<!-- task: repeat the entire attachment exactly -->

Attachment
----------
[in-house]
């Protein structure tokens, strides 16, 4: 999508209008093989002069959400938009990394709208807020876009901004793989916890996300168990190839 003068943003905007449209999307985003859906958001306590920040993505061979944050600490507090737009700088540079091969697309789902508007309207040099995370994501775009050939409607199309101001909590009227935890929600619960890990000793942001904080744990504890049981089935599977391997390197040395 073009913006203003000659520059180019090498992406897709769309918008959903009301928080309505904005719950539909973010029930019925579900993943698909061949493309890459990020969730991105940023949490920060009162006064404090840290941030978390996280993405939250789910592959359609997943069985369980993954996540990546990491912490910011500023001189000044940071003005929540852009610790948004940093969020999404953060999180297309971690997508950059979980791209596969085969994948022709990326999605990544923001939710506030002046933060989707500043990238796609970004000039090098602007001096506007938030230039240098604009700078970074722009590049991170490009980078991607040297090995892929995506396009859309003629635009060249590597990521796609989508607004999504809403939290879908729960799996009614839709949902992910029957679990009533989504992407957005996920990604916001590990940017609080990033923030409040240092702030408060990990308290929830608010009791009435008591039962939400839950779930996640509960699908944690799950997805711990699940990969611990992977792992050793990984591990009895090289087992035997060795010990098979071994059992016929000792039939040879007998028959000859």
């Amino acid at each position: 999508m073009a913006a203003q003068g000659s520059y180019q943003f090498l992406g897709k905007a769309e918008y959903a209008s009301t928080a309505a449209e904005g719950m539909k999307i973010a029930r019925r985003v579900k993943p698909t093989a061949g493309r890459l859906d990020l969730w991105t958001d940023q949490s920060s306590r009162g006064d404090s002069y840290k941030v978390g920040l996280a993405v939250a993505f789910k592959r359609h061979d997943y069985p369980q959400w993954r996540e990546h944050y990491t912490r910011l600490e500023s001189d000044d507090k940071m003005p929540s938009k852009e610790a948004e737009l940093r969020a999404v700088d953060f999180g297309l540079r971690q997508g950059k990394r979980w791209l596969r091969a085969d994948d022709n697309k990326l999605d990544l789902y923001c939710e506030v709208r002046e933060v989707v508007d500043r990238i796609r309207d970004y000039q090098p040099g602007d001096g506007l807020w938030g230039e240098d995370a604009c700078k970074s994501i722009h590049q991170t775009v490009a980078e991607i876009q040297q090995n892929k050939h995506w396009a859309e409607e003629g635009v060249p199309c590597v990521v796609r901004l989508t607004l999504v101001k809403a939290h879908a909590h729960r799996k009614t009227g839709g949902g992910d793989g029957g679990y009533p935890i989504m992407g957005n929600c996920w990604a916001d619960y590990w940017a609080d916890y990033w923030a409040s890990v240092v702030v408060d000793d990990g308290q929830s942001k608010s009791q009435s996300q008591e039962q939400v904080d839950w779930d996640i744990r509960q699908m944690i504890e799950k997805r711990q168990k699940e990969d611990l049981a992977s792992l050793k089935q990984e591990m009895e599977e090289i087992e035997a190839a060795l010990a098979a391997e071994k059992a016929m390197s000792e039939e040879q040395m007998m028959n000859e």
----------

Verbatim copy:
[in-house]
């Protein structure tokens, strides 16, 4: 999508209008093989002069959400938009990394709208807020876009901004793989916890996300168990190839 003068943003905007449209999307985003859906958001306590920040993505061979944050600490507090737009700088540079091969697309789902508007309207040099995370994501775009050939409607199309101001909590009227935890929600619960890990000793942001904080744990504890049981089935599977391997390197040395 073009913006203003000659520059180019090498992406897709769309918008959903009301928080309505904005719950539909973010029930019925579900993943698909061949493309890459990020969730991105940023949490920060009162006064404090840290941030978390996280993405939250789910592959359609997943069985369980993954996540990546990491912490910011500023001189000044940071003005929540852009610790948004940093969020999404953060999180297309971690997508950059979980791209596969085969994948022709990326999605990544923001939710506030002046933060989707500043990238796609970004000039090098602007001096506007938030230039240098604009700078970074722009590049991170490009980078991607040297090995892929995506396009859309003629635009060249590597990521796609989508607004999504809403939290879908729960799996009614839709949902992910029957679990009533989504992407957005996920990604916001590990940017609080990033923030409040240092702030408060990990308290929830608010009791009435008591039962939400839950779930996640509960699908944690799950997805711990699940990969611990992977792992050793990984591990009895090289087992035997060795010990098979071994059992016929000792039939040879007998028959000859």
């Amino acid at each position: 999508m073009a913006a203003q003068g000659s520059y180019q943003f090498l992406g897709k905007a769309e918008y959903a209008s009301t928080a309505a449209e904005g719950m539909k999307i973010a029930r019925r985003v579900k993943p698909t093989a061949g493309r890459l859906d990020l969730w991105t958001d940023q949490s920060s306590r009162g006064d404090s002069y840290k941030v978390g920040l996280a993405v939250a993505f789910k592959r359609h061979d997943y069985p369980q959400w993954r996540e990546h944050y990491t912490r910011l600490e500023s001189d000044d507090k940071m003005p929540s938009k852009e610790a948004e737009l940093r969020a999404v700088d953060f999180g297309l540079r971690q997508g950059k990394r979980w791209l596969r091969a085969d994948d022709n697309k990326l999605d990544l789902y923001c939710e506030v709208r002046e933060v989707v508007d500043r990238i796609r309207d970004y000039q090098p040099g602007d001096g506007l807020w938030g230039e240098d995370a604009c700078k970074s994501i722009h590049q991170t775009v490009a980078e991607i876009q040297q090995n892929k050939h995506w396009a859309e409607e003629g635009v060249p199309c590597v990521v796609r901004l989508t607004l999504v101001k809403a939290h879908a909590h729960r799996k009614t009227g839709g949902g992910d793989g029957g679990y009533p935890i989504m992407g957005n929600c996920w990604a916001d619960y590990w940017a609080d916890y990033w923030a409040s890990v240092v702030v408060d000793d990990g308290q929830s942001k608010s009791q009435s996300q008591e039962q939400v904080d839950w779930d996640i744990r509960q699908m944690i504890e799950k997805r711990q168990k699940e990969d611990l049981a992977s792992l050793k089935q990984e591990m009895e599977e090289i087992e035997a190839a060795l010990a098979a391997e071994k059992a016929m390197s000792e039939e040879q040395m007998m028959n000859e």